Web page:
The Lasso Special

Critics, viewers “Believe” in TV’s latest hit show.


Alex VanderLaan, Reporter

The Apple TV series “Ted Lasso” is taking over the entertainment industry. Season one of the critically acclaimed series dominated the Emmy Awards, being nominated for over 20 Emmys in 2021 and 2022 and winning the award for Outstanding Comedy Series. Season two lives up to the expectations set by season one, creating awareness for real-world issues while keeping a comedic atmosphere.


“Ted Lasso” season two tells the story of struggling AFC Richmond, a soccer club in England, battling to return to the English Premier League. Coach Lasso, played by actor Jason Sudeikis, attempts to make Richmond a family rather than a soccer team. Through comedic portrayal (and the tragic killing of Richmond’s mascot by a soccer ball), Lasso’s team bonds and becomes a unit on and off the pitch.
From the first episode, therapist Dr. Sharon Fieldstone is brought to the club to console and talk with players about their mental struggles. Dr. Fieldstone plays a vital part to the team, and specifically Ted, for the rest of the season.
Through this season, Richmond is forced to adapt and accept two former players. The quickest one the squad warms up to is Roy Kent. In season one, Kent played with Richmond but retired due to age and injury. He makes his return to the show initially as a TV soccer analyst but eventually agrees to help coach his former club. Jamie Tartt also makes his return to Richmond, but under different circumstances. Jamie burned bridges with players and coaches with his cocky attitude and focus on self fame in season one, but attempts to make amends with the club and integrate with the team physically and emotionally.
Each episode added another tangle to the plot and added conflicts between everyone at Richmond. Like last season, the story progresses until AFC Richmond ends the season. Assistant coach Nate longs for fame and recognition the whole season, and that creates many issues for the team. Season two, however, contains more conflict, ending the season with a shocking twist that sets up the premise and antagonism of season three. The story is well put together (save for some plot gaps and cheesy moments) and it flows well from episode to episode.


The actors did a terrific job with their characters. The viewer can feel the chemistry that the cast has created with the fictional persona they play on screen. Jason Sudeikis and Hannah Waddingham appear to have the most chemistry as they connect well with each other on screen, and that’s visible to the viewers. Phil Dunster, as “Jamie Tartt” and Brett Goldstein as “Roy Kent” work off of each other well. They have competitive personalities that clash, but that provides comedic relief to, at times, dark moments.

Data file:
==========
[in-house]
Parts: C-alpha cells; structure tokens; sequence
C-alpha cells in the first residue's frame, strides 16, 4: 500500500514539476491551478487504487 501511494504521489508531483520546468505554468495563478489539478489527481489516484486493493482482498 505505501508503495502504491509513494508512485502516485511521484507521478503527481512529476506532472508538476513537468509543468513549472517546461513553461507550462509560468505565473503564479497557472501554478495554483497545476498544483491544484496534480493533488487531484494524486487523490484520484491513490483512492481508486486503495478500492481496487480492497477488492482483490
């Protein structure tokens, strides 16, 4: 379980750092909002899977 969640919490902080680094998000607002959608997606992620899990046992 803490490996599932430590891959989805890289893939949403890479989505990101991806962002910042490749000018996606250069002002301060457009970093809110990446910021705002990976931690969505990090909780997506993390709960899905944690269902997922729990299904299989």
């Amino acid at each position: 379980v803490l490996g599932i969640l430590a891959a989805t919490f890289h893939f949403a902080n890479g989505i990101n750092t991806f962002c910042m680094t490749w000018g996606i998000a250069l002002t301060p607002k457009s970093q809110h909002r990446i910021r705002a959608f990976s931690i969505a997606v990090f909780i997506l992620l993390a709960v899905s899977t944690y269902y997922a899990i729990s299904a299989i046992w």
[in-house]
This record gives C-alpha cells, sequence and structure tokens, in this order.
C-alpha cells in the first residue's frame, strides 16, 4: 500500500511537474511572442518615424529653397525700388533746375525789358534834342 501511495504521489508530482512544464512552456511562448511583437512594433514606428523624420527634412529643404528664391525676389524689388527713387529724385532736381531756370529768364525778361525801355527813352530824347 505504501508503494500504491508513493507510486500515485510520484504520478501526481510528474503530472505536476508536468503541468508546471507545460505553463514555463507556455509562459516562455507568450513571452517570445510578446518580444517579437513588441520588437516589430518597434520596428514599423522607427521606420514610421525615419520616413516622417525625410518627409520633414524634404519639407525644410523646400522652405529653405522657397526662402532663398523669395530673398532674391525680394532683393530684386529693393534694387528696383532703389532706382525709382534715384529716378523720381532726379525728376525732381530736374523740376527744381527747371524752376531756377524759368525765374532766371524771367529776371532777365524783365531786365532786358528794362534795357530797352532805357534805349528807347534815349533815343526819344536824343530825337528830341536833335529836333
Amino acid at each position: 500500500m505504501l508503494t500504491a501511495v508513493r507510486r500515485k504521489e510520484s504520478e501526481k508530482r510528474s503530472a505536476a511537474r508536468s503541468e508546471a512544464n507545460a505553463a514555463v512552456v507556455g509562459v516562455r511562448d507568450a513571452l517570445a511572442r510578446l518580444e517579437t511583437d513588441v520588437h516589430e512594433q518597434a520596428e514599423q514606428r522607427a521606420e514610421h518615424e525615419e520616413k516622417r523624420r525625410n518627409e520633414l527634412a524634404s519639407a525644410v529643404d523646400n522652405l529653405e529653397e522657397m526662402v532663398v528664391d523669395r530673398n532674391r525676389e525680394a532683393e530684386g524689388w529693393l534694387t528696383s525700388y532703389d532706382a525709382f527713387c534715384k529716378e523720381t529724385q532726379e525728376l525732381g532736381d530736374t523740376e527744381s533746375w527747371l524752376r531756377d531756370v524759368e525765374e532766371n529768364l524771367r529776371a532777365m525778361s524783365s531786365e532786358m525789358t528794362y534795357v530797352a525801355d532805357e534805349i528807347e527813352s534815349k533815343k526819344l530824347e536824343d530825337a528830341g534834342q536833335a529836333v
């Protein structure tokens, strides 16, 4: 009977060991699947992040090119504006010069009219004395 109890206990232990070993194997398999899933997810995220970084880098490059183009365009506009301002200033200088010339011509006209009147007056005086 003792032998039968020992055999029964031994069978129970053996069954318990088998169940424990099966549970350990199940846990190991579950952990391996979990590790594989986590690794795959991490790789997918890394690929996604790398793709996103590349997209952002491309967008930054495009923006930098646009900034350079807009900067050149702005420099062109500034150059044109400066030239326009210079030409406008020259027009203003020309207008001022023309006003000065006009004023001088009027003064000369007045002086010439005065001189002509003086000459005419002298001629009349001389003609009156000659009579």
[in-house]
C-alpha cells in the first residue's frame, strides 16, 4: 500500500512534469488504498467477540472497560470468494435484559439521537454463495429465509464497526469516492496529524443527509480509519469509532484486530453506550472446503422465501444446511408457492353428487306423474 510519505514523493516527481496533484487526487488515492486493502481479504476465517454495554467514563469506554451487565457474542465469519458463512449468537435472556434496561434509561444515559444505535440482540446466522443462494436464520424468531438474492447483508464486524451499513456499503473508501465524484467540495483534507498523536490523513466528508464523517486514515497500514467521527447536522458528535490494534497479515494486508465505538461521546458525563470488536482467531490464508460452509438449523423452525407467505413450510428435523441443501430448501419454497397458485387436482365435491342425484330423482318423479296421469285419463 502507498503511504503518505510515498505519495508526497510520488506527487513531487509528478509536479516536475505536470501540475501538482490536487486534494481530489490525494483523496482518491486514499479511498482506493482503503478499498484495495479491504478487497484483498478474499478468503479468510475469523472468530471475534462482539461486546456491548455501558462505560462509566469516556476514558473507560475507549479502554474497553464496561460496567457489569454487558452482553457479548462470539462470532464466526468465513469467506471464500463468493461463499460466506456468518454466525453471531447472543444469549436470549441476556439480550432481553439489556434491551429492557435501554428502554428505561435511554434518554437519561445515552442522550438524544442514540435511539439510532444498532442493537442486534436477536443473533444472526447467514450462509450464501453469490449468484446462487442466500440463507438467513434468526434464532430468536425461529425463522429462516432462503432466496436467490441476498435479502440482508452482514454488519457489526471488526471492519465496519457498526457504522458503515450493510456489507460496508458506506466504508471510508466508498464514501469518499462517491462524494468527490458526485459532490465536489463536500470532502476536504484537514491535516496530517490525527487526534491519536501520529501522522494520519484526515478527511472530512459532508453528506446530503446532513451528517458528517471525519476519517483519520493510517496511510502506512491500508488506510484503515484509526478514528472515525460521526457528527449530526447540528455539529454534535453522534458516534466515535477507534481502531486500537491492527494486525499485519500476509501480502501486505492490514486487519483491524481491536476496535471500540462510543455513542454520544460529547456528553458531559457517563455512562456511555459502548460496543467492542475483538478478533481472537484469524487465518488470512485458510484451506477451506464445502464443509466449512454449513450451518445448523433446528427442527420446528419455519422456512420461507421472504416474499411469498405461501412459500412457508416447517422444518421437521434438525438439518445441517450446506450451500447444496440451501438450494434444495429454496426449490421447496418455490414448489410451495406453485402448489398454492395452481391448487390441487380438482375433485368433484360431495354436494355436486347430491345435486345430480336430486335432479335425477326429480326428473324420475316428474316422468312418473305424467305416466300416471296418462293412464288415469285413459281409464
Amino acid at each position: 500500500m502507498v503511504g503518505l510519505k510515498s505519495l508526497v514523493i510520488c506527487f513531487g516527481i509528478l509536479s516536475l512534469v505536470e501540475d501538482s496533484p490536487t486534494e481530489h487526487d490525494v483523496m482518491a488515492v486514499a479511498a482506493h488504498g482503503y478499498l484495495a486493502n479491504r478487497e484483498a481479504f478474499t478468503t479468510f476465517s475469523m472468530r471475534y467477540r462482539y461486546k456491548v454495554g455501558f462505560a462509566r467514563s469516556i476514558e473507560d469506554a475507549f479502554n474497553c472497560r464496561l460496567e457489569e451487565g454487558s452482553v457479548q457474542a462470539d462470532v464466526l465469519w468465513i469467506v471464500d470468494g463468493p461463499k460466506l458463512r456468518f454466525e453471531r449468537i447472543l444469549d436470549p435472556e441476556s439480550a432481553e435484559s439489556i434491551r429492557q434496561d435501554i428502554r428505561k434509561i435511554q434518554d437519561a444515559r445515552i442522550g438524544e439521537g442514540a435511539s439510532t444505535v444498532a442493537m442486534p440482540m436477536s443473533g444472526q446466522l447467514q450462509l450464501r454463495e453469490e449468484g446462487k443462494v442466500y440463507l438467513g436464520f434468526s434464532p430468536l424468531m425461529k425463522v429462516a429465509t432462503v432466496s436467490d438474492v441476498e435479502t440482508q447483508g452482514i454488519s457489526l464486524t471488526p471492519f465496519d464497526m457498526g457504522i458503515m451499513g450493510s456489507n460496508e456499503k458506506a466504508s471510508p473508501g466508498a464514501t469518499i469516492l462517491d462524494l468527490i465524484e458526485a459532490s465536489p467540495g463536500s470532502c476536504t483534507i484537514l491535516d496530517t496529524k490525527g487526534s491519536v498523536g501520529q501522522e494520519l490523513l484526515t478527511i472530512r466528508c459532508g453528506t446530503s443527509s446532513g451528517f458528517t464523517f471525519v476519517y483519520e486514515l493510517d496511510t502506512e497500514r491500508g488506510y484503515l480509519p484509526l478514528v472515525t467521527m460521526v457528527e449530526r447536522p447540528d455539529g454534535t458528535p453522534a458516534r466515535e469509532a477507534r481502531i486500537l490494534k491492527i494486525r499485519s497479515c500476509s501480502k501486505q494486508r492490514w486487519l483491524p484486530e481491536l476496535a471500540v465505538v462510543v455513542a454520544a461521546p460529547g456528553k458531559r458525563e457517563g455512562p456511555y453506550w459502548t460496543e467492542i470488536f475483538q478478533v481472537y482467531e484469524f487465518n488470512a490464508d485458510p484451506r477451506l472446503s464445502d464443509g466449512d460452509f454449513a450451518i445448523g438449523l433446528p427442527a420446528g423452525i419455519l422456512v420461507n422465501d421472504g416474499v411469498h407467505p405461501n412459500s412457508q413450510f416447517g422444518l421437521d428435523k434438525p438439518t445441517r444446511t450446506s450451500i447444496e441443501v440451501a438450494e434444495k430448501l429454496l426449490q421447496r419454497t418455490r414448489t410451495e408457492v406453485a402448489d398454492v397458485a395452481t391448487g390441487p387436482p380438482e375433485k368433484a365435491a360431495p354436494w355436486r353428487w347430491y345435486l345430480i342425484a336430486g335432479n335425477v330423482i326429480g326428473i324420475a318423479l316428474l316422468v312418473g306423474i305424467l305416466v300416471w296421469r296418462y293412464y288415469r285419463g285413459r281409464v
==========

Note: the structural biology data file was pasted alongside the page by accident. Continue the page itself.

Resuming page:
Character development shined throughout the second season, transitioning well from season one. All of the main characters completed yet another emotional arc that let them grow as individuals, and ultimately as a team. The acting and character development was amazing throughout the season, and it will be interesting to see how relationships between actors and characters develop and change in the upcoming season.

Emotional Appeal

The closeness of Lasso to his coaches and team leads to a bigger issue that both unites and divides the team. After his divorce in season one, Ted struggles with anxiety attacks. AFC Richmond’s team owner Rebecca Walton, portrayed by Hannah Waddingham, guides Ted through his panic and brings in a psychologist to help Ted and the team. Lasso’s struggles raise awareness about mental health and illness and answers questions about therapy. The show incorporates a real world issue into a team of professional athletes and normalizes mental struggles.
“Ted Lasso” accurately incorporates mental struggle as mental health becomes normalized across America. The writers and actors did an amazing job of adding those struggles to realistic situations and handling them in an effective way that viewers can connect to.


As far as settings go, “Ted Lasso” did a decent job. The background was simplistic because Richmond is a soccer team, so it contained mostly a soccer field or a soccer facility. Setting is the area that the show could improve on more, as each episode the soccer field background gets older and more bland. With this being mainly a soccer show, that could be hard, but the writers of this show have proved that they are creative, so modernising and changing settings could make this show even better.
Season two of “Ted Lasso” did not disappoint and followed season one well. The writers did a fantastic job of character development and paced the story along well. It’ll be interesting to see how the story continues in the upcoming final season, expected to release in the summer of 2022, and how the show will come to an end.